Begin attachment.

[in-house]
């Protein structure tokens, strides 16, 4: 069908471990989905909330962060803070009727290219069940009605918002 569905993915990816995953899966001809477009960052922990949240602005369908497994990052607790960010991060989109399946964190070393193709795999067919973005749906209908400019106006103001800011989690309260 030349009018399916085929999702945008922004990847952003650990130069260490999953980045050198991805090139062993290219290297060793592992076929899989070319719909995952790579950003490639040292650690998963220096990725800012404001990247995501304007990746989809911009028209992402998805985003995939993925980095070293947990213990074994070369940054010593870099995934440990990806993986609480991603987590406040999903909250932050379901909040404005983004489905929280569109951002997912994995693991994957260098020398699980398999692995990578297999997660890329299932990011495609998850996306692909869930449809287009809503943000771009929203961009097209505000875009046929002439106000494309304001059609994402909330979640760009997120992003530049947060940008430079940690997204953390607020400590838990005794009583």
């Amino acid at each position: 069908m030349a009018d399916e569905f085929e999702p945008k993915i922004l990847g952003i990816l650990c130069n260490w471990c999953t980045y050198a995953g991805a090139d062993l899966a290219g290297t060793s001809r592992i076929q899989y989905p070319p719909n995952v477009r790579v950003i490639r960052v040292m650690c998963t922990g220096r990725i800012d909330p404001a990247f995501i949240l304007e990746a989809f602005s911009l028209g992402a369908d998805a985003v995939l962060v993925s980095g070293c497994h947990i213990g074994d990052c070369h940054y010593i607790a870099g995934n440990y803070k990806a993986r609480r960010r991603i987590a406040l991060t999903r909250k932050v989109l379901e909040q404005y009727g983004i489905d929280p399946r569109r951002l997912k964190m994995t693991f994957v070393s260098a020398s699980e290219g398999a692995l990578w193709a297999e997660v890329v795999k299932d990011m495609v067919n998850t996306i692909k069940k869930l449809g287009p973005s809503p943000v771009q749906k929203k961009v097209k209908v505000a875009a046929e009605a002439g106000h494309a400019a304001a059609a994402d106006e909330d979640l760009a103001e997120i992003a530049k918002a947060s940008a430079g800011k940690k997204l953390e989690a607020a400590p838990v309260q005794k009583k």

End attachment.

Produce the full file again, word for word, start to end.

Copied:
[in-house]
């Protein structure tokens, strides 16, 4: 069908471990989905909330962060803070009727290219069940009605918002 569905993915990816995953899966001809477009960052922990949240602005369908497994990052607790960010991060989109399946964190070393193709795999067919973005749906209908400019106006103001800011989690309260 030349009018399916085929999702945008922004990847952003650990130069260490999953980045050198991805090139062993290219290297060793592992076929899989070319719909995952790579950003490639040292650690998963220096990725800012404001990247995501304007990746989809911009028209992402998805985003995939993925980095070293947990213990074994070369940054010593870099995934440990990806993986609480991603987590406040999903909250932050379901909040404005983004489905929280569109951002997912994995693991994957260098020398699980398999692995990578297999997660890329299932990011495609998850996306692909869930449809287009809503943000771009929203961009097209505000875009046929002439106000494309304001059609994402909330979640760009997120992003530049947060940008430079940690997204953390607020400590838990005794009583």
């Amino acid at each position: 069908m030349a009018d399916e569905f085929e999702p945008k993915i922004l990847g952003i990816l650990c130069n260490w471990c999953t980045y050198a995953g991805a090139d062993l899966a290219g290297t060793s001809r592992i076929q899989y989905p070319p719909n995952v477009r790579v950003i490639r960052v040292m650690c998963t922990g220096r990725i800012d909330p404001a990247f995501i949240l304007e990746a989809f602005s911009l028209g992402a369908d998805a985003v995939l962060v993925s980095g070293c497994h947990i213990g074994d990052c070369h940054y010593i607790a870099g995934n440990y803070k990806a993986r609480r960010r991603i987590a406040l991060t999903r909250k932050v989109l379901e909040q404005y009727g983004i489905d929280p399946r569109r951002l997912k964190m994995t693991f994957v070393s260098a020398s699980e290219g398999a692995l990578w193709a297999e997660v890329v795999k299932d990011m495609v067919n998850t996306i692909k069940k869930l449809g287009p973005s809503p943000v771009q749906k929203k961009v097209k209908v505000a875009a046929e009605a002439g106000h494309a400019a304001a059609a994402d106006e909330d979640l760009a103001e997120i992003a530049k918002a947060s940008a430079g800011k940690k997204l953390e989690a607020a400590p838990v309260q005794k009583k």